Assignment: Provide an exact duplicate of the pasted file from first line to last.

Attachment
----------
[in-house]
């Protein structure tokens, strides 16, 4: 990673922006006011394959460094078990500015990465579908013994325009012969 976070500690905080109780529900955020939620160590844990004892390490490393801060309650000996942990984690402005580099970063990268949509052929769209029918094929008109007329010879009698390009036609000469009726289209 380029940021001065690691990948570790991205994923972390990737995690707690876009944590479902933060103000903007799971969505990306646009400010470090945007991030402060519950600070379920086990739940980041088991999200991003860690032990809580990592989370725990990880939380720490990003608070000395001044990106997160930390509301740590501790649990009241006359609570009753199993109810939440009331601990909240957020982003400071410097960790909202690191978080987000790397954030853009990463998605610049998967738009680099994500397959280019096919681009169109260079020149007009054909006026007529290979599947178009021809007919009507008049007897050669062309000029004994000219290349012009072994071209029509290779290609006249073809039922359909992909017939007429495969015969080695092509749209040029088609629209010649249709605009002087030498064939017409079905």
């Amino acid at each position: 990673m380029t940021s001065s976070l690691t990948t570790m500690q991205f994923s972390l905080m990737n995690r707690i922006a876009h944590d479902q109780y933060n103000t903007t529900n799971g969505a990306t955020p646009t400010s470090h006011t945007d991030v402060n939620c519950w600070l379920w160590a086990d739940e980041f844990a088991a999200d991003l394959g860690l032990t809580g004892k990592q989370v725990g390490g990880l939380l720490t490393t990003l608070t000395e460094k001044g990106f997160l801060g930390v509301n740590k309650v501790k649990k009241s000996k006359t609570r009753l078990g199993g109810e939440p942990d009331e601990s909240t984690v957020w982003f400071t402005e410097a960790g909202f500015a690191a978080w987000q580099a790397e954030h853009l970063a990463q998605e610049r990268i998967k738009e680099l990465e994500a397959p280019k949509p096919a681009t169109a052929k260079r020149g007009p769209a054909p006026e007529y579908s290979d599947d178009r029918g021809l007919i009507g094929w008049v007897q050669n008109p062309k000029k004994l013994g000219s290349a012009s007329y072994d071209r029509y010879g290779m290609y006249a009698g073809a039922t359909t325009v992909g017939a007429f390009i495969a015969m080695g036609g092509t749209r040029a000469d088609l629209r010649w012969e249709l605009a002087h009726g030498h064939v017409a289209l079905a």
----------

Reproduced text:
[in-house]
């Protein structure tokens, strides 16, 4: 990673922006006011394959460094078990500015990465579908013994325009012969 976070500690905080109780529900955020939620160590844990004892390490490393801060309650000996942990984690402005580099970063990268949509052929769209029918094929008109007329010879009698390009036609000469009726289209 380029940021001065690691990948570790991205994923972390990737995690707690876009944590479902933060103000903007799971969505990306646009400010470090945007991030402060519950600070379920086990739940980041088991999200991003860690032990809580990592989370725990990880939380720490990003608070000395001044990106997160930390509301740590501790649990009241006359609570009753199993109810939440009331601990909240957020982003400071410097960790909202690191978080987000790397954030853009990463998605610049998967738009680099994500397959280019096919681009169109260079020149007009054909006026007529290979599947178009021809007919009507008049007897050669062309000029004994000219290349012009072994071209029509290779290609006249073809039922359909992909017939007429495969015969080695092509749209040029088609629209010649249709605009002087030498064939017409079905």
């Amino acid at each position: 990673m380029t940021s001065s976070l690691t990948t570790m500690q991205f994923s972390l905080m990737n995690r707690i922006a876009h944590d479902q109780y933060n103000t903007t529900n799971g969505a990306t955020p646009t400010s470090h006011t945007d991030v402060n939620c519950w600070l379920w160590a086990d739940e980041f844990a088991a999200d991003l394959g860690l032990t809580g004892k990592q989370v725990g390490g990880l939380l720490t490393t990003l608070t000395e460094k001044g990106f997160l801060g930390v509301n740590k309650v501790k649990k009241s000996k006359t609570r009753l078990g199993g109810e939440p942990d009331e601990s909240t984690v957020w982003f400071t402005e410097a960790g909202f500015a690191a978080w987000q580099a790397e954030h853009l970063a990463q998605e610049r990268i998967k738009e680099l990465e994500a397959p280019k949509p096919a681009t169109a052929k260079r020149g007009p769209a054909p006026e007529y579908s290979d599947d178009r029918g021809l007919i009507g094929w008049v007897q050669n008109p062309k000029k004994l013994g000219s290349a012009s007329y072994d071209r029509y010879g290779m290609y006249a009698g073809a039922t359909t325009v992909g017939a007429f390009i495969a015969m080695g036609g092509t749209r040029a000469d088609l629209r010649w012969e249709l605009a002087h009726g030498h064939v017409a289209l079905a």